Are you shocked by the response you’ve had? Did you ever consider this becoming a ‘viral sensation’?

I’ve received hundreds of messages and it feels like everyone is talking about my imaginary friend. But my intention was solely my own amusement, and to entertain my Mum with these exploits. When I left the UK, she was terribly depressed, and was tearful most of the time. But when Russ started getting traction she became distracted and happy, which was my pay off – big time.

Can you tell us a bit about your background and what you do for a day job when not making paper horses in quarantine?

My company is DMOB Design, and we provide art department services to the film and television industry, mainly for commercials. The services range from production design, to art direction, to the making of props, sets and models. I studied three dimensional design, specialising in furniture, and I started working from a workshop in Shoreditch, East London, in the 1980s, before the tsunami of vodka bars and we were booted out. My next move was to pack up and head to Australia, initially for a year, but that morphed into 33 years and counting! For the last 15 years I have been based in Canal Road Film Centre, where my neighbours are wigmakers, shoe makers, costume designers, and below are the Shakespeare company, model makers, special effects techs, and Sydney’s largest prop hire facility. It’s a handy place to be, I can organise everything for a commercial just by strolling around the complex.

How does it feel to have Russell on permanent display in The National Museum of Australia alongside priceless artifacts of major national significance?

It feels really special to know he will be looked after forever, in a special place – and my Mum is ever so proud! I was initially going to leave him in the room, or donate him to the hotel reception.

Do you think Russell’s nemesis The Cling Film Kid might make a comeback, despite his severe ketchup wounds? A rematch of sorts?

The Cling Film Kid, that darn good for nothin’ single use prick is languishing in a brown paper bag prison in the workshop! The museum didn’t want him, it’s all about the horse for them.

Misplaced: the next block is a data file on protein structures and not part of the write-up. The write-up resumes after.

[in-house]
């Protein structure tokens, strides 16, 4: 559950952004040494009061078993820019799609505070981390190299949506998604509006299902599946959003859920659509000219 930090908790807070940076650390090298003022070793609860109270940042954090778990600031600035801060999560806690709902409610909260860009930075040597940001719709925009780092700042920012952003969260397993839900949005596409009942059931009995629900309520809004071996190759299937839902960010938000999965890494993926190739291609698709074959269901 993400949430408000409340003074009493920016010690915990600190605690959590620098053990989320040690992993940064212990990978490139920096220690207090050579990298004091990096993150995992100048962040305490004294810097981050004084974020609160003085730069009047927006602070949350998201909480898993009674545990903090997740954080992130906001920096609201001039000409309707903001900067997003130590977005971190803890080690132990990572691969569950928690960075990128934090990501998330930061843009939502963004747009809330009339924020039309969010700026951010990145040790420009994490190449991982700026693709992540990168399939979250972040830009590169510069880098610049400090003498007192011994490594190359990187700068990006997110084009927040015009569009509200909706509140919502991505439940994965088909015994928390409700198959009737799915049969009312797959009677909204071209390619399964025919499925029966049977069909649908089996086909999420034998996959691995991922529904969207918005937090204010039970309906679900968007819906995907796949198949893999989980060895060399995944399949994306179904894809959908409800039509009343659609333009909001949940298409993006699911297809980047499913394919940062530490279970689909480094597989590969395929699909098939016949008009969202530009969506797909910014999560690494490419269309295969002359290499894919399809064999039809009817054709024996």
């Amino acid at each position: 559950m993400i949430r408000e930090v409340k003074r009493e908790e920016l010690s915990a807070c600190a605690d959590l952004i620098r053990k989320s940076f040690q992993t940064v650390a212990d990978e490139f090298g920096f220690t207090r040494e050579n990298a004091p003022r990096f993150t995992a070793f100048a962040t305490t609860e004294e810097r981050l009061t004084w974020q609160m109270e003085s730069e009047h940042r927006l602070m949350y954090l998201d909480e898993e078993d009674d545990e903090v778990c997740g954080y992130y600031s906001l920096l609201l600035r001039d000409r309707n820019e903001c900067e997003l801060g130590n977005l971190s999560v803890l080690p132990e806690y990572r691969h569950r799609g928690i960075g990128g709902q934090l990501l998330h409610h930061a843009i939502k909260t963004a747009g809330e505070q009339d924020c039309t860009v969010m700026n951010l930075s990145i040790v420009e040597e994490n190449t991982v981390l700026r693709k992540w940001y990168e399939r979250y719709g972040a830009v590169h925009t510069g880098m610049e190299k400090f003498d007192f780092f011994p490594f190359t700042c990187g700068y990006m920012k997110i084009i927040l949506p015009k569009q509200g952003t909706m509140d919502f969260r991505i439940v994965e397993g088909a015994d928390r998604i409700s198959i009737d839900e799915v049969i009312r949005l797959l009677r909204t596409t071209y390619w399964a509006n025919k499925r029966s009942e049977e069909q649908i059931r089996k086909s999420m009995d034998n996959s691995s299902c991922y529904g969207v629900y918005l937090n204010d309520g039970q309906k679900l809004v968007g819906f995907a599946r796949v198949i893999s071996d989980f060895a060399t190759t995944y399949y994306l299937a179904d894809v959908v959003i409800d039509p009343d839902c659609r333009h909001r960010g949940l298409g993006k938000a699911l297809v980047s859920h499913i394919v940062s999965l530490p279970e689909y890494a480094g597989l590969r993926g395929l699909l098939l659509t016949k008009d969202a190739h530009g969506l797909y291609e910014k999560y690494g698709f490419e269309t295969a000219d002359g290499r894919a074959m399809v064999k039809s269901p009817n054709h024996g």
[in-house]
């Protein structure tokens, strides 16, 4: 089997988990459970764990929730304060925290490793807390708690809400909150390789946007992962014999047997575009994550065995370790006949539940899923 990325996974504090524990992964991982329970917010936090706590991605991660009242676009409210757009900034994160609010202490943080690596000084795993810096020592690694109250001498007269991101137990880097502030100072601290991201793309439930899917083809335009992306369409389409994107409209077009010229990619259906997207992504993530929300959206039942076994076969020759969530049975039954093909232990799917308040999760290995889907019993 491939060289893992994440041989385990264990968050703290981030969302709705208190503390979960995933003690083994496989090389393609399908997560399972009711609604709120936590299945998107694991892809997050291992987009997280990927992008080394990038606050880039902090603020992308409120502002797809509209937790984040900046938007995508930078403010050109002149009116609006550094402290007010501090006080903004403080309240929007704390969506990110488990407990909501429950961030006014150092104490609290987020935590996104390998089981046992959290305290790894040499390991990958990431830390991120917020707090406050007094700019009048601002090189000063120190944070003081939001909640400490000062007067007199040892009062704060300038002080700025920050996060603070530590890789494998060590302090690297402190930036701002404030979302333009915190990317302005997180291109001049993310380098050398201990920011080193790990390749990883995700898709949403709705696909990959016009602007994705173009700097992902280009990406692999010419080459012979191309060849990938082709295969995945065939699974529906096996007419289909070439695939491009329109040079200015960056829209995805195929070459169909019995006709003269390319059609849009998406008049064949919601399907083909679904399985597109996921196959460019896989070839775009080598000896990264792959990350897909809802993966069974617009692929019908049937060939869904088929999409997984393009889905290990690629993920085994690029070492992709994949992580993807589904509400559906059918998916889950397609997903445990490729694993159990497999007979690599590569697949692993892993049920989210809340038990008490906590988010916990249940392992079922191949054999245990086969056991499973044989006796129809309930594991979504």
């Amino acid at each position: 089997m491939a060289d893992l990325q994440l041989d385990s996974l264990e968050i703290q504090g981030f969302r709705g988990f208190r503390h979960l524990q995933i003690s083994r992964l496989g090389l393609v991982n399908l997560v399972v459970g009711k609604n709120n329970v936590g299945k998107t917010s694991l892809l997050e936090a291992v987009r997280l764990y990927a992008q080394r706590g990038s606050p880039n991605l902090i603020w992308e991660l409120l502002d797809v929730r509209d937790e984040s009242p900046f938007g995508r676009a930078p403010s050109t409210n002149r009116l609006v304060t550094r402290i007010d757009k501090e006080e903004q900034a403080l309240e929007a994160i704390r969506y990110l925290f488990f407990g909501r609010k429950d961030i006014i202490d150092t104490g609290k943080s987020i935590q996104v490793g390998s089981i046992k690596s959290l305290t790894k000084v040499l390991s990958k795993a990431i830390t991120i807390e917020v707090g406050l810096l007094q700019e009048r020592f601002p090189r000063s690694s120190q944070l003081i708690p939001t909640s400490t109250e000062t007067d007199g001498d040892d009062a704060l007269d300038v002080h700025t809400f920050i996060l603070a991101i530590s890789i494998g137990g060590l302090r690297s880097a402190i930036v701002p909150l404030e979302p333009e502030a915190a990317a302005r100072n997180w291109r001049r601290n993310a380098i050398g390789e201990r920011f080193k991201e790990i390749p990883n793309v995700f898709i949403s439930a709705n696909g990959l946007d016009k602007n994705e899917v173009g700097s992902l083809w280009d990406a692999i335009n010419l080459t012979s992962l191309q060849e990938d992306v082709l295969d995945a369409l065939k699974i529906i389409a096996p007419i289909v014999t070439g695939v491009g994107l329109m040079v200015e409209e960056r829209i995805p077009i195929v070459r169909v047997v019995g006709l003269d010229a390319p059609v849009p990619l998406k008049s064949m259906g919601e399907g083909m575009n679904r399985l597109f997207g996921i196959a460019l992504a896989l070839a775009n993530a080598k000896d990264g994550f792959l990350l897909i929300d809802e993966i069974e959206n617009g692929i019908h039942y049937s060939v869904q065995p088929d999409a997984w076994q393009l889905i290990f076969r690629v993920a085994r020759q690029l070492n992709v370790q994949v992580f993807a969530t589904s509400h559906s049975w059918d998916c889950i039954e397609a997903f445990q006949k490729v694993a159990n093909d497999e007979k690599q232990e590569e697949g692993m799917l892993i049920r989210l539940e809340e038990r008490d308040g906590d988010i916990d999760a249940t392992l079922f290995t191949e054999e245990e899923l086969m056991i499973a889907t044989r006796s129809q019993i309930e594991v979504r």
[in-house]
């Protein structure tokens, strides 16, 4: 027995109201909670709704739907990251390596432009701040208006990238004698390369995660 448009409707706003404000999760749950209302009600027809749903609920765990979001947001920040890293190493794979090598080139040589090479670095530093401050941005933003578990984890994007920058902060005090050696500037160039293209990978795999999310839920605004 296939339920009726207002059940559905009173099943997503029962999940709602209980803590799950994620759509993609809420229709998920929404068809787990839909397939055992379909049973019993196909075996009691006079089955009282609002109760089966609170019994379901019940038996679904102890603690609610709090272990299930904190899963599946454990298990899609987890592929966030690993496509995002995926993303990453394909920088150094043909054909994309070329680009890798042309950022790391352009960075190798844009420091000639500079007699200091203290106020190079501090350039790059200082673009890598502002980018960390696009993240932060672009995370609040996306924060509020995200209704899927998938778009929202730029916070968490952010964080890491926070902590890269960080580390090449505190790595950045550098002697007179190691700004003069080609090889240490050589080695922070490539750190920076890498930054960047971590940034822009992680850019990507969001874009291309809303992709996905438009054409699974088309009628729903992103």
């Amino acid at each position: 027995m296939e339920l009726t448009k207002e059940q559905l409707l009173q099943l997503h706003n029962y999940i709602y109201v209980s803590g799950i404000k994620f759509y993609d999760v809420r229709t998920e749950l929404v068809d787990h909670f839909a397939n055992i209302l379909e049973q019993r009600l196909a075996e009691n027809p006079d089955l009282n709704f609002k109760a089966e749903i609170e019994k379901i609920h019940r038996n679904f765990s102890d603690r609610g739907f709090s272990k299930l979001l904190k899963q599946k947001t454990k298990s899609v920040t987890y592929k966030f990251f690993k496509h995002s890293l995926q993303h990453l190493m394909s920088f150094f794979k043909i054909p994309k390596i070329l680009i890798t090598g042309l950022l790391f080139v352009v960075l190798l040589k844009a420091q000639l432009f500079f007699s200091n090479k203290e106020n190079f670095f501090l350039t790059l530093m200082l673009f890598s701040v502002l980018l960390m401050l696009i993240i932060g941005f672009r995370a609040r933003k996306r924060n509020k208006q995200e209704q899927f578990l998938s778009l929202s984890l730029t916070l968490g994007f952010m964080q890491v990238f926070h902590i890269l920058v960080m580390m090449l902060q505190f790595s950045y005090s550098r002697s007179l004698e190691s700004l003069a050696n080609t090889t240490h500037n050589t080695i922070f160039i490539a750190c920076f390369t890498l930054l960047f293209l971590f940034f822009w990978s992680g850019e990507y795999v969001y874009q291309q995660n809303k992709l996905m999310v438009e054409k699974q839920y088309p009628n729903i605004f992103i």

What do you think your dad would have made of it all?

Dad would have been made up. He would have chuckled, and been proud. When the BBC called to do a live TV interview, I felt he was somehow part of that. He worked for the Beeb for 32 years. I had brought back some little treasures belonging to him, and his belt held the chaps up, I was using his leatherman, and his homemade sewing kit contained a needle already threaded with a light brown thread that made Russell talk. So he was an integral part of it. And I think being distracted in a creative endeavour is a really positive way to process grief. I’m 100% certain it helped me, my mum, and my sisters come through the awful loss, and the sadness that we were all feeling.

Why did you decide on a horse and not a kangaroo or some other creature?

Have you ever seen a cowboy riding the range on a kangaroo?

John is a world-renowned male model who has been the face of countless leading fashion houses. During his 36-year modeling career he has also moonlighted as an actor, writer, restauranteur, editor, and producer. He co-founded Mr Feelgood to provide a safe space for candid discussion and sharing ideas.